Long, sandy beaches and crystal clear blue water for as long as the eye can reach – this is how we expect beaches to look like. Nearly untouched.
But considering all the, sometimes unfortunately reckless, tourists that just leave their plastic lunchbox and their water bottle on the beach next to their cigarette buns after a long day of tanning, and the people that litter everywhere around the world, especially close to some type of water, this is not the reality anymore.
Animals in the ocean get tangled up in rubbish, that gets flushed into the ocean, or they get killed while mistaking it for food while the rubbish on the land attracts mosquitos to bread and spread diseases.
Exactly based on this problem, a few guys from New Zealand decided in 2008 that they wanted to build a charity to make the beaches clean again – Sustainable Coastlines.
In 2011, out of this idea, Sustainable Coastlines Hawaii was founded, which is Sustainable Coastlines New Zealand‘s partner charity.
Both teams are working together with volunteers and interns to clean up the beaches.
Since the foundation of their charity, Sustainable Coastlines in New Zealand has been able to collect over 1,000,000 litres of rubbish all around coastlines in their beautiful country. For Sam Judd, one of the founders of the charity, it is about “creating that line of what’s not okay”, as he told the New Zealand Herald. Because, as he puts it:
Littering needs to become as socially unacceptable as drunk driving or family violence. It’s poisonous.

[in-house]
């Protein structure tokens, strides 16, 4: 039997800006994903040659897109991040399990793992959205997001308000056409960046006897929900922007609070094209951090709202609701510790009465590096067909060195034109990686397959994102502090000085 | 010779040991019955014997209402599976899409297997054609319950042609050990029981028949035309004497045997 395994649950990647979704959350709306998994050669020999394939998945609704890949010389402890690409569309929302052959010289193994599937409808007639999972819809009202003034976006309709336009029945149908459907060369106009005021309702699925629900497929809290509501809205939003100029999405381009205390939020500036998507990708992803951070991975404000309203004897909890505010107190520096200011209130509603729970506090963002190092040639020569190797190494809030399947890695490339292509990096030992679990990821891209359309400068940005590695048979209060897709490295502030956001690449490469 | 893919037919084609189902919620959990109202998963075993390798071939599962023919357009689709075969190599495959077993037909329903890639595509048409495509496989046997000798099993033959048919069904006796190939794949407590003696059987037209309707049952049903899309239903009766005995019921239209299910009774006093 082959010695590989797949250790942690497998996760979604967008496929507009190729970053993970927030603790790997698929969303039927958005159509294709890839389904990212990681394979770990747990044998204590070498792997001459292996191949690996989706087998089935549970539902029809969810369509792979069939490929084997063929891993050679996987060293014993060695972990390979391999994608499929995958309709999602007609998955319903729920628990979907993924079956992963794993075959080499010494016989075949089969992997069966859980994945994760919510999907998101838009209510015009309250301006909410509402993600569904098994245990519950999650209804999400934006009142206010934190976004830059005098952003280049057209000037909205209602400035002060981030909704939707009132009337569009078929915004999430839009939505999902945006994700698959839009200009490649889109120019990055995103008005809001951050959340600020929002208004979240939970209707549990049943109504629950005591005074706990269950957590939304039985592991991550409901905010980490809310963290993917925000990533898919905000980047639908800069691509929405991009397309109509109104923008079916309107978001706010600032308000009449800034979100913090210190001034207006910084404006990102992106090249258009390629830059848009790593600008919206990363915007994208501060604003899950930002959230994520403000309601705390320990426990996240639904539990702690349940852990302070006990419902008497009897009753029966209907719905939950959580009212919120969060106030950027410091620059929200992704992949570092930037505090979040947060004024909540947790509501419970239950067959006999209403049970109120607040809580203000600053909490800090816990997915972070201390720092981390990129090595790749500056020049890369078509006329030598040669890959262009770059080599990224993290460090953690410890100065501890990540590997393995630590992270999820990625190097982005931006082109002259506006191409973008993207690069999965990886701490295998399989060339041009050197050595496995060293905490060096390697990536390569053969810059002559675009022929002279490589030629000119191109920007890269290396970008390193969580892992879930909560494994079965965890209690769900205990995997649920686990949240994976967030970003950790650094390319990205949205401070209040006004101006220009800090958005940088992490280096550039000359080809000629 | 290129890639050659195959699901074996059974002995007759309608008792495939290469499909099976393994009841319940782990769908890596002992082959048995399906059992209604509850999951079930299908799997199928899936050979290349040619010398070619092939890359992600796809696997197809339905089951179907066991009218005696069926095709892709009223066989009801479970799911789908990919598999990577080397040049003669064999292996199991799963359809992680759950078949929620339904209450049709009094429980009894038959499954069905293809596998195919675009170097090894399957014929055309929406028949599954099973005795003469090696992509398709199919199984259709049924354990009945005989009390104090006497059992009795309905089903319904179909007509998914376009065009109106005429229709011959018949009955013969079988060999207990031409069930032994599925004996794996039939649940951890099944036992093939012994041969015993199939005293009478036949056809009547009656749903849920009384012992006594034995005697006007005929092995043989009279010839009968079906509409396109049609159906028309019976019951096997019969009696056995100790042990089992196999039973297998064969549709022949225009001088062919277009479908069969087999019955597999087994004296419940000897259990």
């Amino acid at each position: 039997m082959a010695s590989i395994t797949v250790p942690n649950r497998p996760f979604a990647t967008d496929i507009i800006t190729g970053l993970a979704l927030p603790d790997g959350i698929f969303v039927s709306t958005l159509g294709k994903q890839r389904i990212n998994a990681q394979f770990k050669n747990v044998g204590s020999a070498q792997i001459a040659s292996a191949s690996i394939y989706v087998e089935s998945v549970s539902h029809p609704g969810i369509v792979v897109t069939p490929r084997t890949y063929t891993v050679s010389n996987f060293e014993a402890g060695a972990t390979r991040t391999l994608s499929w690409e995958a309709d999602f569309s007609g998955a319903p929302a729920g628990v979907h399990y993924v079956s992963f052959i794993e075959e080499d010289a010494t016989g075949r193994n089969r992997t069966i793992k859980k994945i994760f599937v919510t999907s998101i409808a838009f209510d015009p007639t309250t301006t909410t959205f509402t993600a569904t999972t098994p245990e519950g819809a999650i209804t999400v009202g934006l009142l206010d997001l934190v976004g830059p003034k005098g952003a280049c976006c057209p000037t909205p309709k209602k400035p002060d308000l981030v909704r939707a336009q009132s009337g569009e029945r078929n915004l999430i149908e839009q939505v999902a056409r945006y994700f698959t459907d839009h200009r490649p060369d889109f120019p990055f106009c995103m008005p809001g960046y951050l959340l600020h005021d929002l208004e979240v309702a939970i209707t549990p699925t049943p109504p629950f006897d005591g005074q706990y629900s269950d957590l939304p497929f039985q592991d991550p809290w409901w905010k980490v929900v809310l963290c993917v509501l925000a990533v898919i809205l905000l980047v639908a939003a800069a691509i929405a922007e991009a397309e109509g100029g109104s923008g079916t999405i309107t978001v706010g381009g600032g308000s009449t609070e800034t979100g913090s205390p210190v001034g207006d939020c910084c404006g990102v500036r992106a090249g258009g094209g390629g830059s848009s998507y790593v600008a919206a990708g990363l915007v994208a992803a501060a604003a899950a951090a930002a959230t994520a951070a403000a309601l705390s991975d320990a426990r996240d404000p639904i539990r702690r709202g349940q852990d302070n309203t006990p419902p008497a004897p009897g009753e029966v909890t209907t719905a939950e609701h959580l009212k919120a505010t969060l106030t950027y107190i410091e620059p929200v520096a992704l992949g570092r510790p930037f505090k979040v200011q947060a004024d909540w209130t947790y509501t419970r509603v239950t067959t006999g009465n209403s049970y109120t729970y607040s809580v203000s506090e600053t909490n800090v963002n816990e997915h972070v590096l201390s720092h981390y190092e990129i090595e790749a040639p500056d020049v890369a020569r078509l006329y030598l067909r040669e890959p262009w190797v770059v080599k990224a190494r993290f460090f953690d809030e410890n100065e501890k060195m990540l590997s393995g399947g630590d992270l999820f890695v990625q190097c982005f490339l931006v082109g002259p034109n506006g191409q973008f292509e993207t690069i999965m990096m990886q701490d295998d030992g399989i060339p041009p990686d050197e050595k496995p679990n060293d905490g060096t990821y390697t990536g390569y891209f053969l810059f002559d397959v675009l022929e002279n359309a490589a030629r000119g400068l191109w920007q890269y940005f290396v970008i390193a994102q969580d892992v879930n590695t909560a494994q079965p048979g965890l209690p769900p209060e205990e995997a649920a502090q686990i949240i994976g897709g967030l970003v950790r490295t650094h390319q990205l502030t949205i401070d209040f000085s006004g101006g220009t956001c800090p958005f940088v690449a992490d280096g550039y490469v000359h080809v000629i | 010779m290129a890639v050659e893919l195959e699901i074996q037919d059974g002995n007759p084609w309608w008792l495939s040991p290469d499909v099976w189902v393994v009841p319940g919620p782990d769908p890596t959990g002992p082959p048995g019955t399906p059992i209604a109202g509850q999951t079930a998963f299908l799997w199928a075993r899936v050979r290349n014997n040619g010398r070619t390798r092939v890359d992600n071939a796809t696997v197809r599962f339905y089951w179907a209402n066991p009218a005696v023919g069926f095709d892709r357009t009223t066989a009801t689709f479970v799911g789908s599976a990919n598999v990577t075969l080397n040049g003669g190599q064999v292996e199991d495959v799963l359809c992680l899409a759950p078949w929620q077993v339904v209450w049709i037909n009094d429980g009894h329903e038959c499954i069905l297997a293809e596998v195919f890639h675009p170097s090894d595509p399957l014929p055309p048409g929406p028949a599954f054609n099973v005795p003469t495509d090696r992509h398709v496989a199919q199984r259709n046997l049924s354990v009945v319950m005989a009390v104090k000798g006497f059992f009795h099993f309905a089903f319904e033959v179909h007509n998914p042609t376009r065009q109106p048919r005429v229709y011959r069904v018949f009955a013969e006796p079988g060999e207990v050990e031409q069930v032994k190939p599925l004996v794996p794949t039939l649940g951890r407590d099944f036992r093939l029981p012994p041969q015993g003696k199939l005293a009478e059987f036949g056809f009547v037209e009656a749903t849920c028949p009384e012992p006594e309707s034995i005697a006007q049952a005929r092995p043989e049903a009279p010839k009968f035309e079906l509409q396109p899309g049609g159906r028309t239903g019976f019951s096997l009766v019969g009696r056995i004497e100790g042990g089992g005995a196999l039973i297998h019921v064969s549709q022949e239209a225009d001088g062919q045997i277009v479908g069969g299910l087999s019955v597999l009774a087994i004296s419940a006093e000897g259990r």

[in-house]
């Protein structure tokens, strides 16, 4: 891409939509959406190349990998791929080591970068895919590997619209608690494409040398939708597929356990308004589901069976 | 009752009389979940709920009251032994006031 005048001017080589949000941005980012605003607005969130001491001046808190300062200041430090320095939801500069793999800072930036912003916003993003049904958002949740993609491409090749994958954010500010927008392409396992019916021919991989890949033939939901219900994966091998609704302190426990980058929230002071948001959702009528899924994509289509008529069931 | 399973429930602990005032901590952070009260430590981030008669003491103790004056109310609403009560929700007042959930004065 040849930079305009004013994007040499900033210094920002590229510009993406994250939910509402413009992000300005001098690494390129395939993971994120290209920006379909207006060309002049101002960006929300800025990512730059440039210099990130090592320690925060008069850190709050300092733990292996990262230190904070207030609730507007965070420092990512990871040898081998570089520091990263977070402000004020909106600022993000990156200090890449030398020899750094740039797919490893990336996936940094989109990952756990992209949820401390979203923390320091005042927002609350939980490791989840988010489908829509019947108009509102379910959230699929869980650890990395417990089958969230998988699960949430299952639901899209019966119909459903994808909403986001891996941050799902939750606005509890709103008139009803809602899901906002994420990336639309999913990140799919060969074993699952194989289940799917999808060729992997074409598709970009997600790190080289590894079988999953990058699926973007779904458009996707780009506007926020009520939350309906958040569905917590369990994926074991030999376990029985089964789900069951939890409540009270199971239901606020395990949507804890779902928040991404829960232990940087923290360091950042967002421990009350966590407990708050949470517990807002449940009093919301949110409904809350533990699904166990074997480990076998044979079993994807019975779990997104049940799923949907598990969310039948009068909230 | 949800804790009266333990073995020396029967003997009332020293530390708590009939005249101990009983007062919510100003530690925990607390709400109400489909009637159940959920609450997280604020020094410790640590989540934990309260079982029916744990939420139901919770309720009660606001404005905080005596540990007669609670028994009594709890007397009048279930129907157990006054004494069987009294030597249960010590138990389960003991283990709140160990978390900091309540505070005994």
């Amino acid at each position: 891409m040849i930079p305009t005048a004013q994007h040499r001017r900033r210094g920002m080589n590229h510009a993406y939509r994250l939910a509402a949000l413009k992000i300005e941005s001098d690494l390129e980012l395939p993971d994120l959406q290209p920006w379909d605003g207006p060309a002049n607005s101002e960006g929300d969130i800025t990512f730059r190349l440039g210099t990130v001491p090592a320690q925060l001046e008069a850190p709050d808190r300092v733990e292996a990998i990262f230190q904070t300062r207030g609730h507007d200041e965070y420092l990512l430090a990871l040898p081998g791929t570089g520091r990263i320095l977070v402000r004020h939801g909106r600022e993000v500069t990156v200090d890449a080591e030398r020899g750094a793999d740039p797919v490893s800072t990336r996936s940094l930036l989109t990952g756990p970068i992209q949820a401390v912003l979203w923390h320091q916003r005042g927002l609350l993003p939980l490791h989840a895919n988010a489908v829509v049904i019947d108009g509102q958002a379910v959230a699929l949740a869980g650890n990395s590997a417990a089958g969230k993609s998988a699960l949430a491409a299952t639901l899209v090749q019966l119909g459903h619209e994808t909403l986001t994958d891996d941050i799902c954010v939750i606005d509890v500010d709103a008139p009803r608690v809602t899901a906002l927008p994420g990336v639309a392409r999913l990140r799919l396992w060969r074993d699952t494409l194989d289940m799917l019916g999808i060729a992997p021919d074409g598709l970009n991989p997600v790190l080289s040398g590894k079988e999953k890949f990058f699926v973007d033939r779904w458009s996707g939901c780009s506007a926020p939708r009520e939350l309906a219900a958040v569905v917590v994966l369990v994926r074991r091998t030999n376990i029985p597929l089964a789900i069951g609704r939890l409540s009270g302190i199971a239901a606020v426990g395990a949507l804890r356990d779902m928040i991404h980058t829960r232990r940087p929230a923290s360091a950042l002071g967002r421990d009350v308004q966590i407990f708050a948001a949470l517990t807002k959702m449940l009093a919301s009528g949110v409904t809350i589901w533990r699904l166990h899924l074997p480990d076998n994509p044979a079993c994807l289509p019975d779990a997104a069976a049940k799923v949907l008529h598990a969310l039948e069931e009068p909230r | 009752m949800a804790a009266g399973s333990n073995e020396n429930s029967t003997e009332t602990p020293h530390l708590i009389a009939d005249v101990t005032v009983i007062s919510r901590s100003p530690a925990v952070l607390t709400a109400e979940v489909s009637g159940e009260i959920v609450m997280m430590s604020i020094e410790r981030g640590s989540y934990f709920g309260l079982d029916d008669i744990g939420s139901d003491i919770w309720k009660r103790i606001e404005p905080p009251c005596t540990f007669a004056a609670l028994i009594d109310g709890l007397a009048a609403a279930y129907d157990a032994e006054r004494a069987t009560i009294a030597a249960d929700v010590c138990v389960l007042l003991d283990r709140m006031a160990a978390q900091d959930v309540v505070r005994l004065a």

The concept of the whole thing is easy. Under the name Love your Coast, the group organises different Clean-up events. Anyone can go on their website, choose the place they want to help and sign up. What if there’s no event near you? No problem! Love your Coast offers the great opportunity to just create your own event near you, where everyone can sign up. Their website provides great planning material and all the things you need to promote your event around your area. The Love your Coast Website combines both charities, New Zealand and Hawaii.
How does one of those events work? On Hawaii’s island of Oahu, where the beach cleaning became a regular monthly event, the teams are supported by local farmers, who supply the volunteers with food, but also by famous stars like Jack Johnson, who’s a Hawaiian himself and beside his singing career a passionate surfer. The volunteers sleep in tents on the beach and spread out all around the coast in small groups in the mornings to pick up every piece of rubbish they can find – from cigarette buns to car tires, everything can be found.
Beside all the cleaning up, Sustainable Coastlines also plants trees for the environment and organizes educational presentations in schools or communities to raise the awareness of pollution, the problems it causes and the way we, as people, can prevent it from happening.
Even though the ideal goal of Sustainable Coastlines would be to ban plastic from this world completely, they are doing the best job possible to keep the beautiful coasts of this planet as clean as possible.